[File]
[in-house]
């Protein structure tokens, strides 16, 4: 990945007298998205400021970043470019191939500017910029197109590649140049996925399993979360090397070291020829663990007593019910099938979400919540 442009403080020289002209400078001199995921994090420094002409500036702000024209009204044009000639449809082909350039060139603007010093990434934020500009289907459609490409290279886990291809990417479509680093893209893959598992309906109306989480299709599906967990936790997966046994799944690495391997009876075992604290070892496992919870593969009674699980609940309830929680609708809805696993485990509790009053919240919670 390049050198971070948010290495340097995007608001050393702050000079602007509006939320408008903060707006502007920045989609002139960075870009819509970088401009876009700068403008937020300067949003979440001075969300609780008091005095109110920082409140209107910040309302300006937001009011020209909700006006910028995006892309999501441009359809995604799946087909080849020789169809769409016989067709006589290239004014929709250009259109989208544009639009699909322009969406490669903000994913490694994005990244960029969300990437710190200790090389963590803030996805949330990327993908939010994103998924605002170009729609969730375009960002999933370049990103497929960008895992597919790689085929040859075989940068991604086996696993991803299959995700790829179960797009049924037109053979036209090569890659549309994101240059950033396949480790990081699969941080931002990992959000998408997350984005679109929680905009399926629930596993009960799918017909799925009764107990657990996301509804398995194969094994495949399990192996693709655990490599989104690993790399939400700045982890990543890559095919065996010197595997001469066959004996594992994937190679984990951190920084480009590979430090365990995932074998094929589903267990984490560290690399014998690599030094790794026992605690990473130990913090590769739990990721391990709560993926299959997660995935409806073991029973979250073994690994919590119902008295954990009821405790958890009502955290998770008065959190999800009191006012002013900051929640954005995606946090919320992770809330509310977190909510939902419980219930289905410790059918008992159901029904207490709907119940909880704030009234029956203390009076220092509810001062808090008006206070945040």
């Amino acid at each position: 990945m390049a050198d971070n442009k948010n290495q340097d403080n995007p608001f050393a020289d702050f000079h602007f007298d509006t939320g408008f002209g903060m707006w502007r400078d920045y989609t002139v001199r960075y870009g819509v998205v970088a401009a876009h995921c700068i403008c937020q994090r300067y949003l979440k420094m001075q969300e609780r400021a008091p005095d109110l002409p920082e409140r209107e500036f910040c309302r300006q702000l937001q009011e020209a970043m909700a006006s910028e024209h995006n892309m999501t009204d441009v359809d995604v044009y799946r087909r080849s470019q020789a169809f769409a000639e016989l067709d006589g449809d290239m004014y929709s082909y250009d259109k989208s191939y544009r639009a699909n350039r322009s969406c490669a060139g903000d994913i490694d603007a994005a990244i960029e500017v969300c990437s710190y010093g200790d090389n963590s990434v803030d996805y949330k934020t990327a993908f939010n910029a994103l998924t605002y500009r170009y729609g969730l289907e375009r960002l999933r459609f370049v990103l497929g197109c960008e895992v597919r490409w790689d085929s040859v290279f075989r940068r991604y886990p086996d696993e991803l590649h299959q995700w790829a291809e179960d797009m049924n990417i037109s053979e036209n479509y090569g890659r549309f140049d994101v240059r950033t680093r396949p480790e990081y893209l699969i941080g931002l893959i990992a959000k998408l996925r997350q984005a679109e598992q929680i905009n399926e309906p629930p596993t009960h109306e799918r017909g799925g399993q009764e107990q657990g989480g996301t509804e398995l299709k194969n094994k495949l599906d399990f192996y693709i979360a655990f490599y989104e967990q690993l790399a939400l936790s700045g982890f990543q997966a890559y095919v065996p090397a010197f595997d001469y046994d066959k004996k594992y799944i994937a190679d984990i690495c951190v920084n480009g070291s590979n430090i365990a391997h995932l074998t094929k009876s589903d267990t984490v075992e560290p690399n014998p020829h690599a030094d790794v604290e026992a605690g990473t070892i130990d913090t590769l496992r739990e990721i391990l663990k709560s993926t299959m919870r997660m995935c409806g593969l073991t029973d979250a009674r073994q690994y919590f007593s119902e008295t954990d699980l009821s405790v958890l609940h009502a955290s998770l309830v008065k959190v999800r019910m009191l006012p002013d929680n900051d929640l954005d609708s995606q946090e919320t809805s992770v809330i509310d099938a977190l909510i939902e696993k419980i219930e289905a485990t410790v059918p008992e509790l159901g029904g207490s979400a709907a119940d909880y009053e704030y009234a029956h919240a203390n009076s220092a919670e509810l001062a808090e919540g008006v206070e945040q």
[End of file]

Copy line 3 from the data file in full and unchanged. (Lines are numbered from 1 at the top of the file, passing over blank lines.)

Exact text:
């Amino acid at each position: 990945m390049a050198d971070n442009k948010n290495q340097d403080n995007p608001f050393a020289d702050f000079h602007f007298d509006t939320g408008f002209g903060m707006w502007r400078d920045y989609t002139v001199r960075y870009g819509v998205v970088a401009a876009h995921c700068i403008c937020q994090r300067y949003l979440k420094m001075q969300e609780r400021a008091p005095d109110l002409p920082e409140r209107e500036f910040c309302r300006q702000l937001q009011e020209a970043m909700a006006s910028e024209h995006n892309m999501t009204d441009v359809d995604v044009y799946r087909r080849s470019q020789a169809f769409a000639e016989l067709d006589g449809d290239m004014y929709s082909y250009d259109k989208s191939y544009r639009a699909n350039r322009s969406c490669a060139g903000d994913i490694d603007a994005a990244i960029e500017v969300c990437s710190y010093g200790d090389n963590s990434v803030d996805y949330k934020t990327a993908f939010n910029a994103l998924t605002y500009r170009y729609g969730l289907e375009r960002l999933r459609f370049v990103l497929g197109c960008e895992v597919r490409w790689d085929s040859v290279f075989r940068r991604y886990p086996d696993e991803l590649h299959q995700w790829a291809e179960d797009m049924n990417i037109s053979e036209n479509y090569g890659r549309f140049d994101v240059r950033t680093r396949p480790e990081y893209l699969i941080g931002l893959i990992a959000k998408l996925r997350q984005a679109e598992q929680i905009n399926e309906p629930p596993t009960h109306e799918r017909g799925g399993q009764e107990q657990g989480g996301t509804e398995l299709k194969n094994k495949l599906d399990f192996y693709i979360a655990f490599y989104e967990q690993l790399a939400l936790s700045g982890f990543q997966a890559y095919v065996p090397a010197f595997d001469y046994d066959k004996k594992y799944i994937a190679d984990i690495c951190v920084n480009g070291s590979n430090i365990a391997h995932l074998t094929k009876s589903d267990t984490v075992e560290p690399n014998p020829h690599a030094d790794v604290e026992a605690g990473t070892i130990d913090t590769l496992r739990e990721i391990l663990k709560s993926t299959m919870r997660m995935c409806g593969l073991t029973d979250a009674r073994q690994y919590f007593s119902e008295t954990d699980l009821s405790v958890l609940h009502a955290s998770l309830v008065k959190v999800r019910m009191l006012p002013d929680n900051d929640l954005d609708s995606q946090e919320t809805s992770v809330i509310d099938a977190l909510i939902e696993k419980i219930e289905a485990t410790v059918p008992e509790l159901g029904g207490s979400a709907a119940d909880y009053e704030y009234a029956h919240a203390n009076s220092a919670e509810l001062a808090e919540g008006v206070e945040q």